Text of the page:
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Industrial technology roadmap for circular technologies and business models

By Platform
A group of people behind the arm of a robot
The roadmap

especially focuses on the EU’s textile, construction and energy-intensive industries (in particular chemical industries including polymers and plastic, metal and steel and ceramics) industrial ecosystems

These ecosystems have a disproportionate impact on waste generation and pollution compared to their economic contribution. These energy-intensive industries play a crucial role in the circularity of various value chains across different EU industrial ecosystems.

The roadmap examines 92 circularity technologies across these three ecosystems, covering all aspects of a material or product's lifecycle.

These technologies range from utilizing:

  • bio-based or recycled materials in the textile industry
  • additive and robotic manufacturing, or telematics in the construction industry,
  • to end-of-life technologies such as the separation and regeneration of spent solvents in energy-intensive industries.

The analysis also includes the technology readiness levels, circularity potential, economic performance, zero-pollution contribution, and potential side effects for each of these technologies.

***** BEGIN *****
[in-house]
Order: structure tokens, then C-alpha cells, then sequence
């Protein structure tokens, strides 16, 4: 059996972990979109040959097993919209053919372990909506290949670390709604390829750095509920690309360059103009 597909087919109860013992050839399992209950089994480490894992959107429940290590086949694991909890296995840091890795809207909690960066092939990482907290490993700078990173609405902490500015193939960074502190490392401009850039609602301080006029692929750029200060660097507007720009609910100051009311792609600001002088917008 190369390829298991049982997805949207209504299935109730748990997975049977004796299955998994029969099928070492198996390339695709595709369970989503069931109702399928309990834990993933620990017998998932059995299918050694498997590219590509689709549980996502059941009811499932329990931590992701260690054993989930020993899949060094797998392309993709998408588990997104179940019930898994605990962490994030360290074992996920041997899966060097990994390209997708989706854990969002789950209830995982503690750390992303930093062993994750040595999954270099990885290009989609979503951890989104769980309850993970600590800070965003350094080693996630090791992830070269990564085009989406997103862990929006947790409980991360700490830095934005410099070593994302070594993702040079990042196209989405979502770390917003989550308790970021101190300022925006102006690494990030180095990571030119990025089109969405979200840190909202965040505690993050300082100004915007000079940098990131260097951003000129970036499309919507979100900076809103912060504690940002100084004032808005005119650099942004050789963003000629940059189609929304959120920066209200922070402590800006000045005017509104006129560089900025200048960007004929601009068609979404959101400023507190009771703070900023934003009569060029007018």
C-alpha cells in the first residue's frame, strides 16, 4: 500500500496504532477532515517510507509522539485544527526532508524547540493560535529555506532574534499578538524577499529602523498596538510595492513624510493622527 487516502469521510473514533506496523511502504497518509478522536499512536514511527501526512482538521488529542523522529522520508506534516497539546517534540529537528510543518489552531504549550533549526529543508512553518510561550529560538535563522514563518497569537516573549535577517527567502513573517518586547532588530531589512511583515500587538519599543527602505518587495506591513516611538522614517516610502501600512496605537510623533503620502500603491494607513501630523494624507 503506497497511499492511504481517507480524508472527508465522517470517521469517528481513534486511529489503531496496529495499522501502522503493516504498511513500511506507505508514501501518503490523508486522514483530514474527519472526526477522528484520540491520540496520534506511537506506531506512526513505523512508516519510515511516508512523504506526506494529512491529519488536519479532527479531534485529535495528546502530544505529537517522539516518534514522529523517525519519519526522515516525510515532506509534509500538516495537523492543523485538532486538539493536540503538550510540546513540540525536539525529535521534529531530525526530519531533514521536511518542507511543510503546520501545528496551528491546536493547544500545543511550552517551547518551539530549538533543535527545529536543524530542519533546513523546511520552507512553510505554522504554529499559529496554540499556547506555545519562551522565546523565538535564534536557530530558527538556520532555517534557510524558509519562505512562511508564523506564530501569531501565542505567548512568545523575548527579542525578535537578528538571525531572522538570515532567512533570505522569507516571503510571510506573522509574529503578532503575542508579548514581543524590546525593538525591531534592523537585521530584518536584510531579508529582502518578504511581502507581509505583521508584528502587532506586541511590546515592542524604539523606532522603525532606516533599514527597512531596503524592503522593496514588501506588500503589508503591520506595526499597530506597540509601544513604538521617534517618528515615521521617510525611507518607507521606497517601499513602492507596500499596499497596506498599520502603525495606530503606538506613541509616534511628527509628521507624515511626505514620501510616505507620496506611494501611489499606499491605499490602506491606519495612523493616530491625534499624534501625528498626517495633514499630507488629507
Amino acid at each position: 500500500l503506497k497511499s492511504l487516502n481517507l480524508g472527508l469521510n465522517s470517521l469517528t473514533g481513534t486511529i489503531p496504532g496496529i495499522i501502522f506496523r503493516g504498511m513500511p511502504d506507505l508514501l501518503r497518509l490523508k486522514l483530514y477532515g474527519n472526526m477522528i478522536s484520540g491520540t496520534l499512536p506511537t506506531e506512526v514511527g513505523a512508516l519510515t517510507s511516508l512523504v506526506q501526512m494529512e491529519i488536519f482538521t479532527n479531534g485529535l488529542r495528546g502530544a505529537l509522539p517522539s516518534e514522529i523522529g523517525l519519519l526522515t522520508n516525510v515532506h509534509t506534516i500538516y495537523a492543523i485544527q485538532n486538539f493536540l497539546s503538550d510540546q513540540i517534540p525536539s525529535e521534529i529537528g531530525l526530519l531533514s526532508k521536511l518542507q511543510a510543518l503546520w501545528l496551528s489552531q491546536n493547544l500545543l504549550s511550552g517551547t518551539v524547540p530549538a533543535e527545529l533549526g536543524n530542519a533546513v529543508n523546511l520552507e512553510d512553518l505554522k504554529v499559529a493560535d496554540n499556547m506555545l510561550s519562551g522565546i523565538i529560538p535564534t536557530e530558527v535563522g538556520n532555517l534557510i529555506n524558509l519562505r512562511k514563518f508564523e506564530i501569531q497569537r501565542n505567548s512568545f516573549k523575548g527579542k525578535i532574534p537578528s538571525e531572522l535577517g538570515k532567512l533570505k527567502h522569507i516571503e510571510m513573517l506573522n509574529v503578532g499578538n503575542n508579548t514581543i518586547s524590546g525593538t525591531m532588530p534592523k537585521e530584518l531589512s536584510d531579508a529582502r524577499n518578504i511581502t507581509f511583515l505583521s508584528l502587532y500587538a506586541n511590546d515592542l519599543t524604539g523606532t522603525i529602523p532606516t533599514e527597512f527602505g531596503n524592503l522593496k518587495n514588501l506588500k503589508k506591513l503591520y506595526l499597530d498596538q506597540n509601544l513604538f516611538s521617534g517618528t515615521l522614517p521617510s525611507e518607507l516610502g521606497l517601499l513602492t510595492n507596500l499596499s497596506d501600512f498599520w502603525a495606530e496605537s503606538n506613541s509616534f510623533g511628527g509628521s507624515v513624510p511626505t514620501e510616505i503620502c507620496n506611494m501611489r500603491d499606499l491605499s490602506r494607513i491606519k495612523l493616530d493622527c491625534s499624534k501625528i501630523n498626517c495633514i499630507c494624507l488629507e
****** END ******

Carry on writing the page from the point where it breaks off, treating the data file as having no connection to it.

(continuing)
The following picture illustrates the main technology groups relevant to the circularity of the chemical industry.


For example, recycling technologies for construction waste are more effective when buildings are constructed using materials that can be easily traced and sorted, similarly for textiles.

In order to generate systemic change, circular economy principles must be integrated into the design and development of materials. The implementation of digital technologies could speed up the application of a life cycle approach to products, enabling the reuse of materials across value chains and reducing the need for new materials.

In light of this, the European Commission is working on a plan for the design of advanced materials for innovation markets, including the three industrial ecosystems mentioned in the ERA roadmap.

These technologies can support data collection, material tracking, and waste management, with a focus on using traceable materials that can be easily separated. Examples of such technologies are:

  • Artificial intelligence for data analysis and design
  • Blockchain for building planning and operation
  • Platform technologies for managing supply chains and customer relationships
  • Virtual and augmented reality for influencing sustainable consumer behaviour.

The upcoming digital product passports, as part of the Sustainable Products Initiative, will provide information on a product's origin, composition, and repair and disassembly options, including the recycling or disposal options for its components at end-of-life. This will pave the way for upscaling circular economy strategies, such as predictive maintenance, repair, remanufacturing, and recycling.

The new ERA Roadmap is highly relevant for national and regional policymakers working on economic development strategies related to the three industrial ecosystems covered.

European Commission